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“Wild Company: The Untold Story of Banana Republic”

by Mel and Patria Ziegler

Simon & Schuster, 208 pp., $25

Today, Banana Republic stores are fixtures in shopping malls across America — meccas of office-appropriate trousers and pencil skirts. But in 1978, there was only one Banana Republic shop, located in Mill Valley, Calif. It had two employees, its husband-and-wife founders. The store was unheated, and some days most of its foot traffic came from aikido students using it as a hallway to get to the martial arts school upstairs. Banana Republic’s shelves were full of military surplus clothing that had been cinched and restyled to have an air of hipster cool.

“Wild Company,” a memoir by the store’s founders, Mel and Patricia Ziegler, tells how two former journalists with no business experience parlayed a homespun idea for safari-inspired clothing into a multibillion-dollar business. Even though the reader knows the venture will ultimately end in success, the Zieglers’ account of the early days is still absorbing because it is so hard to imagine how they will climb out of some major financial and conceptual holes. After spending half their capital on 500 Spanish paratrooper shirts, how would they ever sell them if the sleeves were too short?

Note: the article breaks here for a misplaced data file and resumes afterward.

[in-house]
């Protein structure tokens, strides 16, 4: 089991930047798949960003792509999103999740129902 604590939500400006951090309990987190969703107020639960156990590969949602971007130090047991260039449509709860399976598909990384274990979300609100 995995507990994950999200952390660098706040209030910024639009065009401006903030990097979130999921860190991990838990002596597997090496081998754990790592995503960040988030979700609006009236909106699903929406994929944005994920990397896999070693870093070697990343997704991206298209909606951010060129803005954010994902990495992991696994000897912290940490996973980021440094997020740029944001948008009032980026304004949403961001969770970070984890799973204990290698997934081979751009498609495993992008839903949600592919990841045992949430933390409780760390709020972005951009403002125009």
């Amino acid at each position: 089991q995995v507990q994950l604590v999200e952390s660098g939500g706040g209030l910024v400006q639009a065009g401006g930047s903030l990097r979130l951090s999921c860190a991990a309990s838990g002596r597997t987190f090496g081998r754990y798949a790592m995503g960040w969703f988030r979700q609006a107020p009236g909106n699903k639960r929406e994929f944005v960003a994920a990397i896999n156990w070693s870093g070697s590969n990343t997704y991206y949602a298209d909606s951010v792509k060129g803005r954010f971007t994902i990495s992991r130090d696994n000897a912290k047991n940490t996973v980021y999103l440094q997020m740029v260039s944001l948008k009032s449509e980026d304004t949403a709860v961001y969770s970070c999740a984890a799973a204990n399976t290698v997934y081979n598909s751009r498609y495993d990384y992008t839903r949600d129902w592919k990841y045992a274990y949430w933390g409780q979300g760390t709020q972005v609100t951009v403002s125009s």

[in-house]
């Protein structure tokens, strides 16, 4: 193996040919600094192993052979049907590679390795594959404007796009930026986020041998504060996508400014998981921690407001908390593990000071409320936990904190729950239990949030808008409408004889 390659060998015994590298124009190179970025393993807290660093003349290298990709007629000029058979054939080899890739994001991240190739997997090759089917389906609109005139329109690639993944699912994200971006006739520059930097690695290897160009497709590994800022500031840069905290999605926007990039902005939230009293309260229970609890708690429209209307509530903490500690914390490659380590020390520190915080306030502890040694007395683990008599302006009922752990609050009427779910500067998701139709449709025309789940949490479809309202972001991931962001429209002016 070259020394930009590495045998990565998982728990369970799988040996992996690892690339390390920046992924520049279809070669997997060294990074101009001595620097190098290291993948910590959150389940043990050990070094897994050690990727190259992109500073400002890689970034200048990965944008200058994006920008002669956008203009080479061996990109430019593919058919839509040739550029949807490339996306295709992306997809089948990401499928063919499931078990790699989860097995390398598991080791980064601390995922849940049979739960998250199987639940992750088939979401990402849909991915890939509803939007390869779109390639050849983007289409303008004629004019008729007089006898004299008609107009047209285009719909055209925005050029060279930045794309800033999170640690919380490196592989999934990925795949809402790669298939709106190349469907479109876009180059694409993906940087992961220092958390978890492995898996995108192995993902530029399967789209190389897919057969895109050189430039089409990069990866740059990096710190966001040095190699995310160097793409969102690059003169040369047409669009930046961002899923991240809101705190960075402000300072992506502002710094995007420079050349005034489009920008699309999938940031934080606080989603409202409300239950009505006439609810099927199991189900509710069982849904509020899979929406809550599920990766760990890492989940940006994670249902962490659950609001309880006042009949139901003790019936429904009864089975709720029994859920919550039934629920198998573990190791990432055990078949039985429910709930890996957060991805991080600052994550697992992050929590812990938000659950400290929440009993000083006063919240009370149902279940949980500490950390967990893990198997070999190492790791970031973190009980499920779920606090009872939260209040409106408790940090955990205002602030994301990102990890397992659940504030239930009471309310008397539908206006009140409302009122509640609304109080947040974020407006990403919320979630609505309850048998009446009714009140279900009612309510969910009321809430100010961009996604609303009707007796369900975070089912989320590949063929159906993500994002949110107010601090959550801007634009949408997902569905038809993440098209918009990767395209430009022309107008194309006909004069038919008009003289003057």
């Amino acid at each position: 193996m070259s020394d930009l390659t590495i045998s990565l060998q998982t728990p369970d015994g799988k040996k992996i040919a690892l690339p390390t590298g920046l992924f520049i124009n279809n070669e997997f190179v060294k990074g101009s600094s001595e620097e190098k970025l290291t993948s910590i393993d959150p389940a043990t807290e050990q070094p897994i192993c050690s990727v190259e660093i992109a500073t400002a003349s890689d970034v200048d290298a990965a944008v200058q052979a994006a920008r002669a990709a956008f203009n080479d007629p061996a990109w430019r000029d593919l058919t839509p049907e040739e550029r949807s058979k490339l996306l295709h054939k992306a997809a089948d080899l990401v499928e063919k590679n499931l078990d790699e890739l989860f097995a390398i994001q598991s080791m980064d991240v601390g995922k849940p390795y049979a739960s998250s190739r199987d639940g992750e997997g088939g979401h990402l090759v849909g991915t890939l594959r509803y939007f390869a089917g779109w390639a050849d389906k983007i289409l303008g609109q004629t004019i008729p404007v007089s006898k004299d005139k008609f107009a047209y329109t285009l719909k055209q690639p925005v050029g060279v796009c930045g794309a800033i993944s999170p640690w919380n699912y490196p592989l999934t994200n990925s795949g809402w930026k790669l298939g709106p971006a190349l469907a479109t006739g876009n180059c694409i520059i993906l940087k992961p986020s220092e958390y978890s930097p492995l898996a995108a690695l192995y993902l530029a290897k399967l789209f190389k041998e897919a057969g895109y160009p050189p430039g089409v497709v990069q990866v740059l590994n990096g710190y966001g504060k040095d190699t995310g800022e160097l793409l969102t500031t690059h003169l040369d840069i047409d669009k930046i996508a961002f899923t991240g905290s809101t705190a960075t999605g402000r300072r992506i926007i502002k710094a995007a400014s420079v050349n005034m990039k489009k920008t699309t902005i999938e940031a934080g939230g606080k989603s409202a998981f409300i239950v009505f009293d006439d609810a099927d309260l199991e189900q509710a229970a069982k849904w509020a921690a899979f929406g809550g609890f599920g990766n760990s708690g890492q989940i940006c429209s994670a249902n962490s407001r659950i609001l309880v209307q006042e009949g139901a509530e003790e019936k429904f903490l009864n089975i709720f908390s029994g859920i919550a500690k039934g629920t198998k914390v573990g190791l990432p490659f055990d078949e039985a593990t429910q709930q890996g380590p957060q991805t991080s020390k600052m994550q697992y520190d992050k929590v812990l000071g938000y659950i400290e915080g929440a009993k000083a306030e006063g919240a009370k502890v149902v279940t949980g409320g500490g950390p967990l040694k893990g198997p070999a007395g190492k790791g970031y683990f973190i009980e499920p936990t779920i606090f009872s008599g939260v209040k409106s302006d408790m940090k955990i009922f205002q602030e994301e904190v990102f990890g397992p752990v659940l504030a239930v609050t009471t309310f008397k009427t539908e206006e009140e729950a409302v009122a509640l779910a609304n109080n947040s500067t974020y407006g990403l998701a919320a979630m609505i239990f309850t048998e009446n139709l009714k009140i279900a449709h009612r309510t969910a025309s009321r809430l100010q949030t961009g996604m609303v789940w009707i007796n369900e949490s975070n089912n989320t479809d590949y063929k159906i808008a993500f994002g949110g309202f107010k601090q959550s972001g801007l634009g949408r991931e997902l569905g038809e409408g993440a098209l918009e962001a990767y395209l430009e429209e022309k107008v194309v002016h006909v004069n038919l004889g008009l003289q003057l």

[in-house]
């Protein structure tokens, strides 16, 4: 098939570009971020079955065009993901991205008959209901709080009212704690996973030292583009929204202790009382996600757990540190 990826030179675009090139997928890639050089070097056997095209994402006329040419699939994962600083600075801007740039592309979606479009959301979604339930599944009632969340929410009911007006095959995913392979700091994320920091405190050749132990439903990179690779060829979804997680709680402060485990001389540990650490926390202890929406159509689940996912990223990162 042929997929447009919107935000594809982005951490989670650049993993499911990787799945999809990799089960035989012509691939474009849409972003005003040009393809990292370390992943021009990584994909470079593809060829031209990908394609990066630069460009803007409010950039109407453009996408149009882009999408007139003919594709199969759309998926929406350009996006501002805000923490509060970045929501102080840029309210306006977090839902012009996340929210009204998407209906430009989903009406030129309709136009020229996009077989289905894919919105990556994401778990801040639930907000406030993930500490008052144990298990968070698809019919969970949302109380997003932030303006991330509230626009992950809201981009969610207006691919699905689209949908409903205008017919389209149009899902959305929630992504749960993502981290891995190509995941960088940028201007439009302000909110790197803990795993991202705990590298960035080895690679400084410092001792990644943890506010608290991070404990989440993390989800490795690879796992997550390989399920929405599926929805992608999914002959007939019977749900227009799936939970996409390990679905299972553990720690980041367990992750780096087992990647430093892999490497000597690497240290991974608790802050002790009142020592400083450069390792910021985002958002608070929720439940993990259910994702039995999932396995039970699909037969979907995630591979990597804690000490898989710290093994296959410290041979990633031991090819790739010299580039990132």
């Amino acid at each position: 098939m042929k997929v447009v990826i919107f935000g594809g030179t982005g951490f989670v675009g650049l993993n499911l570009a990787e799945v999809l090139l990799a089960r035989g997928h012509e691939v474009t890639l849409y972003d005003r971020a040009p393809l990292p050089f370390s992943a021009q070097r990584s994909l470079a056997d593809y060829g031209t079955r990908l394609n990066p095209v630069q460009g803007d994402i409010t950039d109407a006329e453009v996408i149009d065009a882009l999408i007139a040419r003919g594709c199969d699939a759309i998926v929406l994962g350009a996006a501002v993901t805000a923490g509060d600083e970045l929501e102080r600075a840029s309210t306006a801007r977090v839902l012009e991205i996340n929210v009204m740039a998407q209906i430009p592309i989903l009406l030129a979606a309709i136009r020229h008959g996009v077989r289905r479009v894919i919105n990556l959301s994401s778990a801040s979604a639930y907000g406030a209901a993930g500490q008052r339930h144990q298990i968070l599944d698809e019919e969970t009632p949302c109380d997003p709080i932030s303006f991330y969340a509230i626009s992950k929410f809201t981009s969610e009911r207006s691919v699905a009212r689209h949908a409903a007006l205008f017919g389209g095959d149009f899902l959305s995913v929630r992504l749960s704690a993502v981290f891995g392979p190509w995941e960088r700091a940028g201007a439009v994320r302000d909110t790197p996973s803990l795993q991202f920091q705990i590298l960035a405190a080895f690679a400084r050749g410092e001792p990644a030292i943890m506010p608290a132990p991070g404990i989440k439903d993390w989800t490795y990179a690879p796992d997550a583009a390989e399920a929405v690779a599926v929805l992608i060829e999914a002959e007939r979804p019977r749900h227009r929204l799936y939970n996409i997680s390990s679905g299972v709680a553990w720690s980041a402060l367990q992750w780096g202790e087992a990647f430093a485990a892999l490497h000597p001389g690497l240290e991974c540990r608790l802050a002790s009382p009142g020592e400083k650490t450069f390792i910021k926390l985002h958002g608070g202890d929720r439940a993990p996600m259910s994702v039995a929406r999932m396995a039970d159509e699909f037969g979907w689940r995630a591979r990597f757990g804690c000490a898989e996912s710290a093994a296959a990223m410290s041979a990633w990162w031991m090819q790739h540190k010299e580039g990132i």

As the Zieglers tell it, their business eventually thrived because of their unique partnership: Patricia, a former courtroom illustrator, had a knack for styling merchandise and creating the Banana Republic aesthetic. Mel was the strategist. A former reporter, he also wrote the whimsical copy for their catalog, a key driver of sales.

The one unsatisfying section of the book is its denouement: The Zieglers quit Banana Republic in 1988 after a clash with corporate overlords at Gap, the retail titan that had purchased the chain five years earlier. The couple put a positive, professional sheen on it, but readers have to wonder if they were truly at peace with the decision to leave a business that had clearly been so personal for them.